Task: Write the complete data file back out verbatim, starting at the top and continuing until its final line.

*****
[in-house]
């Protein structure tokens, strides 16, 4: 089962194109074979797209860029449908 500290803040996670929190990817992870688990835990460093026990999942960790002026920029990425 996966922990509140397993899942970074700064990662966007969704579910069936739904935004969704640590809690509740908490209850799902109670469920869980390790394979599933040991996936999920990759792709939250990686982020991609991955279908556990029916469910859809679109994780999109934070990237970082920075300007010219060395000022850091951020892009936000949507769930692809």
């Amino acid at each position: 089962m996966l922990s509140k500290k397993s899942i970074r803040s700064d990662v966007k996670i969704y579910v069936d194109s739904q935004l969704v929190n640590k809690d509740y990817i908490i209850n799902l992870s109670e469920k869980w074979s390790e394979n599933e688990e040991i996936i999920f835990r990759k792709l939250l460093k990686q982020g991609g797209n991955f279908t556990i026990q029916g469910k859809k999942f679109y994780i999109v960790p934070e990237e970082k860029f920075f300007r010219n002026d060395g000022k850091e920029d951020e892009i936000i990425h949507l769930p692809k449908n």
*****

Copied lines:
[in-house]
């Protein structure tokens, strides 16, 4: 089962194109074979797209860029449908 500290803040996670929190990817992870688990835990460093026990999942960790002026920029990425 996966922990509140397993899942970074700064990662966007969704579910069936739904935004969704640590809690509740908490209850799902109670469920869980390790394979599933040991996936999920990759792709939250990686982020991609991955279908556990029916469910859809679109994780999109934070990237970082920075300007010219060395000022850091951020892009936000949507769930692809």
């Amino acid at each position: 089962m996966l922990s509140k500290k397993s899942i970074r803040s700064d990662v966007k996670i969704y579910v069936d194109s739904q935004l969704v929190n640590k809690d509740y990817i908490i209850n799902l992870s109670e469920k869980w074979s390790e394979n599933e688990e040991i996936i999920f835990r990759k792709l939250l460093k990686q982020g991609g797209n991955f279908t556990i026990q029916g469910k859809k999942f679109y994780i999109v960790p934070e990237e970082k860029f920075f300007r010219n002026d060395g000022k850091e920029d951020e892009i936000i990425h949507l769930p692809k449908n």